Certainly, if we use common sense, common experience, certainly we can create a more compassionate world – through education, not through prayer. If we introduce in this country secular education, we should include education of hygiene of emotion – value of love, kindness and compassion. Not talking about religious things.
Usually the practice of love and compassion is for the good use of others. Not yourself. But in some cases, I think in the materialistic world, sometimes the more compassionate a person is people feel it is a weakness. Mahatma Gandhi’s non-violent principle – the British thought was a weakness. His dress looked like a beggar’s, so his mind must also be very weak. But now, the whole world appreciates Mahatma Gandhi’s non-violent principle. Usually, a compassionate mind is more humble – so people consider it a weakness. I feel materialistic education creates a materialistic society. Materialistic life. Materialistic culture. This way of life spoils our deeper human values. Through education, through our efforts, the world can be better.
Question 4: What are the various ways through which privileged children can help the underprivileged children?
Dalai Lama: I think there are mainly two ways: firstly, education. And second, facility. Facility means proper teachers and teachers’ salary, classrooms, and so on. You need money for this. Then education, as we discussed there is a need for more holistic education. Sometimes I feel, the people, children who come from poorer section may be more honest. Their day to day lives are very much touched with human nature. Children from luxurious background tend live more artificial lives, I feel. So you can teach the underprivileged sincerely. If you have some money in your family, help in providing facilities, including books.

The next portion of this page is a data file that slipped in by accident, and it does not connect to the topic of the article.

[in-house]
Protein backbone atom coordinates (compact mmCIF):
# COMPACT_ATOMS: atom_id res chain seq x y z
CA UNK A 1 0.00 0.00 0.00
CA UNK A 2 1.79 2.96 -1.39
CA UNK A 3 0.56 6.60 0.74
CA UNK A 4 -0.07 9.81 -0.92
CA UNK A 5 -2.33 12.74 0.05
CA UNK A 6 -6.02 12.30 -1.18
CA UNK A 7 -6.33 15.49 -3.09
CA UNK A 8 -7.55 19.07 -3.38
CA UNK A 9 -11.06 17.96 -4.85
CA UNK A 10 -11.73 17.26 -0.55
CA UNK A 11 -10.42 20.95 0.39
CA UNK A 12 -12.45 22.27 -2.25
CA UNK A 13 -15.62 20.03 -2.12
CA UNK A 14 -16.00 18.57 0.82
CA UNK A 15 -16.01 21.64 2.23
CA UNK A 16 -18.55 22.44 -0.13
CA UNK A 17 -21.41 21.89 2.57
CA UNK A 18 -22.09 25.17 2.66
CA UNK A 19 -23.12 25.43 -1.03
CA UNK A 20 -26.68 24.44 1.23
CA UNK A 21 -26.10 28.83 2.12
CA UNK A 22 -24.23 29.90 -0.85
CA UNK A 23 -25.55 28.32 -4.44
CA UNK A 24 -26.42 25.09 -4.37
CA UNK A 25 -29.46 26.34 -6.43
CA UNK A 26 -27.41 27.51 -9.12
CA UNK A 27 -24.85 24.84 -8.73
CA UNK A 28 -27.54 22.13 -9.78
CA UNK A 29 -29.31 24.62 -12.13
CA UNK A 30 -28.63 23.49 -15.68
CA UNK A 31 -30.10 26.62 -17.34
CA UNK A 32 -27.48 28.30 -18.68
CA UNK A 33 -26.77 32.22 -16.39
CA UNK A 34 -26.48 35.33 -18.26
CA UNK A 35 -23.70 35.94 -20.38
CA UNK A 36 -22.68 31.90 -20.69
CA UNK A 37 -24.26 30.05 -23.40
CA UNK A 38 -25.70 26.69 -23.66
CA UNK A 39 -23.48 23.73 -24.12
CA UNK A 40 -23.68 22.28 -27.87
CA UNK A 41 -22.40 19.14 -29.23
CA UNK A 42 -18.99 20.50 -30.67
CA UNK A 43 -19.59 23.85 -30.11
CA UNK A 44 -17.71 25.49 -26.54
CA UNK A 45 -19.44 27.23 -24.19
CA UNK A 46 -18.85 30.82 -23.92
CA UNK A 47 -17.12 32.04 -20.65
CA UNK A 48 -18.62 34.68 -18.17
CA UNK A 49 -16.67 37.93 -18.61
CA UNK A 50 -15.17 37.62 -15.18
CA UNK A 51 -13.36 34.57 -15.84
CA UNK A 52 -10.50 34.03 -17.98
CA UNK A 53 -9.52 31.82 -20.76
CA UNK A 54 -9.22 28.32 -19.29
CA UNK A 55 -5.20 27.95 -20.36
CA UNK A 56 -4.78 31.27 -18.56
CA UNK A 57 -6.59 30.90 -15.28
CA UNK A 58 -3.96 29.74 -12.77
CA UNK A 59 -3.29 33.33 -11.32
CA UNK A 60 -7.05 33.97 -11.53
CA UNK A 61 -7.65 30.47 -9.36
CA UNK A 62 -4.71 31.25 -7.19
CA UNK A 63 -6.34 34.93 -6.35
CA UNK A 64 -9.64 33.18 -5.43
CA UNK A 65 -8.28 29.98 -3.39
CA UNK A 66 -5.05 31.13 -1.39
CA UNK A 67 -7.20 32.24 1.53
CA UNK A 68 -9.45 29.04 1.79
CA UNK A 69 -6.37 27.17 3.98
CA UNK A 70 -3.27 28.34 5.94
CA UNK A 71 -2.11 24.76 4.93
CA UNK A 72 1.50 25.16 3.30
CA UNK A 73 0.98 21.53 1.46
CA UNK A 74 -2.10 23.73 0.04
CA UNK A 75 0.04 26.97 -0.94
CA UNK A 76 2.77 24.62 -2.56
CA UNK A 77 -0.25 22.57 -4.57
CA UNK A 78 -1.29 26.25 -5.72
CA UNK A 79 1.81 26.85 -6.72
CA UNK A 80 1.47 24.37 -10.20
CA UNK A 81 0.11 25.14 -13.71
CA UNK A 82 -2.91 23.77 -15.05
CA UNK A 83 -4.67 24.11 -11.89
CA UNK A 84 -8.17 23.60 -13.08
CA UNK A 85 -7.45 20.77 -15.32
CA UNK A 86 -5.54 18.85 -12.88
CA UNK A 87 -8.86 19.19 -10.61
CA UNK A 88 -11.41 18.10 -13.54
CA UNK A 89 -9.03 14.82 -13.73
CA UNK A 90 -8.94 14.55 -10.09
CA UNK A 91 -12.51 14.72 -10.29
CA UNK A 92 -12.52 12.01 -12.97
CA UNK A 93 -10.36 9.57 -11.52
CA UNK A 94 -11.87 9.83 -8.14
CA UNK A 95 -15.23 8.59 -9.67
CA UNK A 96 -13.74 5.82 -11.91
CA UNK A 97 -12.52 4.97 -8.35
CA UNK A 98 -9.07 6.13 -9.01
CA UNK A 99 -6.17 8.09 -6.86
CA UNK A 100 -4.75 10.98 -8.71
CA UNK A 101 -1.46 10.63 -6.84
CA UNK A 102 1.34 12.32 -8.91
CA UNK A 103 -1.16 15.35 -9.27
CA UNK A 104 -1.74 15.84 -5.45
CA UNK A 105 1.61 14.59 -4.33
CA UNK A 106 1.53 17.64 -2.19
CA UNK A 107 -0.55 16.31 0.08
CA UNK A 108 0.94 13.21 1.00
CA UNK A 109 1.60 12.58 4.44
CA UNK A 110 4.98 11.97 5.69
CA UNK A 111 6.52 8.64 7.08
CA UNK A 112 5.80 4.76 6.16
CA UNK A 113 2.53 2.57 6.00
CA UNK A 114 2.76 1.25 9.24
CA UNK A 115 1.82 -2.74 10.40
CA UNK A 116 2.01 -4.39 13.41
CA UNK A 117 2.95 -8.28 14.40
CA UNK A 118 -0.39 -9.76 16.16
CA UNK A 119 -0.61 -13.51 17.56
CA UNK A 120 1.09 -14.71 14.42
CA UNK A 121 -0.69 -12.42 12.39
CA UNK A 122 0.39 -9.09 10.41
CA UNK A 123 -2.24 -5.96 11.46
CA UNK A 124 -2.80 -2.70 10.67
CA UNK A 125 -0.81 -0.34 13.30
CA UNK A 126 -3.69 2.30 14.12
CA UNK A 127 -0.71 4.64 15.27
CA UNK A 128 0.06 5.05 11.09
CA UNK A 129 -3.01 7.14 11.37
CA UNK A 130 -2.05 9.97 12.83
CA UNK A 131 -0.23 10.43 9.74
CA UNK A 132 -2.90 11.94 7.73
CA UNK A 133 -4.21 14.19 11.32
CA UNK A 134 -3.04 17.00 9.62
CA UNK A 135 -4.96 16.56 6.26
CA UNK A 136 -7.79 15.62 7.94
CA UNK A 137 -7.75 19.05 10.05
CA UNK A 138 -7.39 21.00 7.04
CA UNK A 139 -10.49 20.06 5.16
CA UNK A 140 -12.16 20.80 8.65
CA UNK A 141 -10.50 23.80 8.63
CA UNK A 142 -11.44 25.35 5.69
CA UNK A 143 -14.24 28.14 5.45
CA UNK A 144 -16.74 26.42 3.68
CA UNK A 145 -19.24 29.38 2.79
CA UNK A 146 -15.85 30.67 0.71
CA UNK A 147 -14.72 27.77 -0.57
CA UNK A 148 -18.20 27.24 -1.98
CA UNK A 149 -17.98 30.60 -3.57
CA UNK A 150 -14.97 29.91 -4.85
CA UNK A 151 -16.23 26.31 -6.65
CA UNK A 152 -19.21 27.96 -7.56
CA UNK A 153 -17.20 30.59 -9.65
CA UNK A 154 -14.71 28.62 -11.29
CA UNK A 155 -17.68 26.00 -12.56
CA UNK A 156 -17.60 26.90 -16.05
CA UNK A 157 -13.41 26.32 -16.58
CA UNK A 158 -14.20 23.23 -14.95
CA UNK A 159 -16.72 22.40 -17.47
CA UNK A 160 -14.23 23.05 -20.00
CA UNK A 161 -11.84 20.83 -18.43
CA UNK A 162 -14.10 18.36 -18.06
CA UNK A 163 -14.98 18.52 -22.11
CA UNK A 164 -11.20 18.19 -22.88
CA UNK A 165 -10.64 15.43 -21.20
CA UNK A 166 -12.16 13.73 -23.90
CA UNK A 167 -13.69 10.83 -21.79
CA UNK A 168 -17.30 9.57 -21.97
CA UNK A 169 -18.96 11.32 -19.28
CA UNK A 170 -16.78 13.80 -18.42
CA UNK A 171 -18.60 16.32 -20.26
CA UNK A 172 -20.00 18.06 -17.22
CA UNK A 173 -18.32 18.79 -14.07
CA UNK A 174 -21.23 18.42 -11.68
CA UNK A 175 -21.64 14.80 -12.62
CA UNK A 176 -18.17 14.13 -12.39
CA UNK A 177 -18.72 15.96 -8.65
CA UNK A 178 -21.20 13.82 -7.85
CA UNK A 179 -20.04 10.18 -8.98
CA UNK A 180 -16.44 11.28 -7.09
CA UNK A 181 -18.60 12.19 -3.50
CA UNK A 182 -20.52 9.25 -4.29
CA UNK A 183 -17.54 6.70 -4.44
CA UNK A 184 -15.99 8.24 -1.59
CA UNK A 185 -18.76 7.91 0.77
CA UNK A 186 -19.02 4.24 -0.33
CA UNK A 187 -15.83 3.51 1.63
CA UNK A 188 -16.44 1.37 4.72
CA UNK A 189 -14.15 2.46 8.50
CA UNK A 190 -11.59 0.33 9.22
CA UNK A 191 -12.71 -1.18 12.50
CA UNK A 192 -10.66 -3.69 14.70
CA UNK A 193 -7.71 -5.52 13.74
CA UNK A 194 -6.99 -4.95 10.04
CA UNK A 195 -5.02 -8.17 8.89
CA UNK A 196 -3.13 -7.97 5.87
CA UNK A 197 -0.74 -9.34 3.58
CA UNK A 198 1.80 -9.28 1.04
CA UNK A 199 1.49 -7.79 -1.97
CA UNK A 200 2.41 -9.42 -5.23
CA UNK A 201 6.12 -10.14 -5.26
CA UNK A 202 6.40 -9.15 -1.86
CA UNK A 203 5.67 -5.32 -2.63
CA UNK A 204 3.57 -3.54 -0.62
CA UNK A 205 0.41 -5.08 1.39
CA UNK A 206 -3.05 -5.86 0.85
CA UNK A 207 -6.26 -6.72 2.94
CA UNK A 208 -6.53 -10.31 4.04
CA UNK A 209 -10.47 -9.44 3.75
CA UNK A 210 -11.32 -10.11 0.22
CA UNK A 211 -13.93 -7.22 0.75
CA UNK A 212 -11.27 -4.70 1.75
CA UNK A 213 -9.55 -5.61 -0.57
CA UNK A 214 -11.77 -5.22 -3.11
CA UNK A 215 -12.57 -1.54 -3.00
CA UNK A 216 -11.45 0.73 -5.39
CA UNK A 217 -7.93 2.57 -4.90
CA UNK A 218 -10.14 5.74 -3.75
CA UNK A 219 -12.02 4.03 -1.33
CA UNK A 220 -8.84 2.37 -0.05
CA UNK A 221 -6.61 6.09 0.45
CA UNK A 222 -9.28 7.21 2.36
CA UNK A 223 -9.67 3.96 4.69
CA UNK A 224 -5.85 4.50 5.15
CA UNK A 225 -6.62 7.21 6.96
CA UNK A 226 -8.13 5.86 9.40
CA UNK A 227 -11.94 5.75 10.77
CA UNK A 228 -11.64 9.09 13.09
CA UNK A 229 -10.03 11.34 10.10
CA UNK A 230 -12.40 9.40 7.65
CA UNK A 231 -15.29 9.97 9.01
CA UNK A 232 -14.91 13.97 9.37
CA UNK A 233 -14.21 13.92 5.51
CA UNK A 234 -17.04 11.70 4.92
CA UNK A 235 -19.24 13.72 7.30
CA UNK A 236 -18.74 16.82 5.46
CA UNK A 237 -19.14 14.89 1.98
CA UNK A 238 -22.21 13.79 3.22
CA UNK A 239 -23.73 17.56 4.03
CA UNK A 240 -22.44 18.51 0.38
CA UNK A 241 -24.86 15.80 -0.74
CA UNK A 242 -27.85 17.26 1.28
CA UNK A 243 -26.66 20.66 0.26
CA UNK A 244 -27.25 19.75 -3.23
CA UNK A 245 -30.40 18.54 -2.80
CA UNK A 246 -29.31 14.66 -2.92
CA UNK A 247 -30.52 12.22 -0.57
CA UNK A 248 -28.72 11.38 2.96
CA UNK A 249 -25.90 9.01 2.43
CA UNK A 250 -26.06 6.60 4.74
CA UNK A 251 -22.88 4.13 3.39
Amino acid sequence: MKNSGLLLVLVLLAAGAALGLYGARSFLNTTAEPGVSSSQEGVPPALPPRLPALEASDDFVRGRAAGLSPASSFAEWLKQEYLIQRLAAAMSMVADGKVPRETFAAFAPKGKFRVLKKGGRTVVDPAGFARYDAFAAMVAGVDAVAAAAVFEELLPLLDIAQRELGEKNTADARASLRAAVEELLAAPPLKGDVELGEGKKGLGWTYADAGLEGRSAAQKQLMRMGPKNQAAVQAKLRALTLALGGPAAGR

Question 5: Were you mischievous when you were a child? Did you get punishments?
Dalai Lama: I was a lazy student. I was reluctant to study. My elder brother and I studied together. My teacher used to keep two whips – one whip – ordinary; one whip yellow holy whip. For Dalai Lama, holy student, holy whip. I knew that when holy whip is used there is no difference of holy pain. So, my teacher occasionally threatened me with the whip. But one way I was naughty. And one way I was timid. I studied out of fear. When the next day was some holiday, during night I felt much excited. Sometimes when I got a few days’ holiday and then lessons started, I felt demoralised.
■ Pledging to build a better word together! - The Dalai Lama with Smile Foundation children
I also grew up like ordinary human being. In my poor village, I was born in a cow shed. I had nothing to play with. My mother carried me when she went for farming. She would carry me and milk animals. I felt very comfortable on my mother’s shoulders. My mother was very kind. Very, very kind. So, I became very spoilt, bold. I would hold my mother’s ears and control her movements. I want to go this side – then I would pull this ear. I want to go that side – then I pull that ear. If my mother did not follow my instructions, I shouted. Sometimes I would bully my mother. My elder brother was very, very humble and gentle. My immediate brother, two years elder to me. But I bullied him. When we fought, my weapon was my nails. So later my brother faced some marks – my nails of blessing.
I received maximum love from mother. My mother is my first teacher. She taught me love. Seed of love and compassion I have first learnt from mother. We all come from our mother. We all have the seed of love and kindness. We should pay more attention. These things are very, very helpful to achieve a happy life. When your mind is happy and calm, even if there are some problems and difficulties, it is very easy to face these problems. Once mind gets disturbed – even when small problems happen, you feel desperate, even suicidal. When your mind is at peace with self confidence – you can utilise your brain properly. If too much emotion comes, we cannot utilise our brain properly, because our emotions will make us look at things from only one angle. Anger, attachment, jealousy – only let us look from one angle. Without emotion we can use intelligence in an unbiased way – then we can take holistic view, the intensity of anger will automatically reduce. Not through prayer. I am a Buddhist. I pray. But I do not think real change through prayer is possible. For real change, use your intelligence. Analyse. That’s the proper way. It is called vipasana – analytical meditation. ■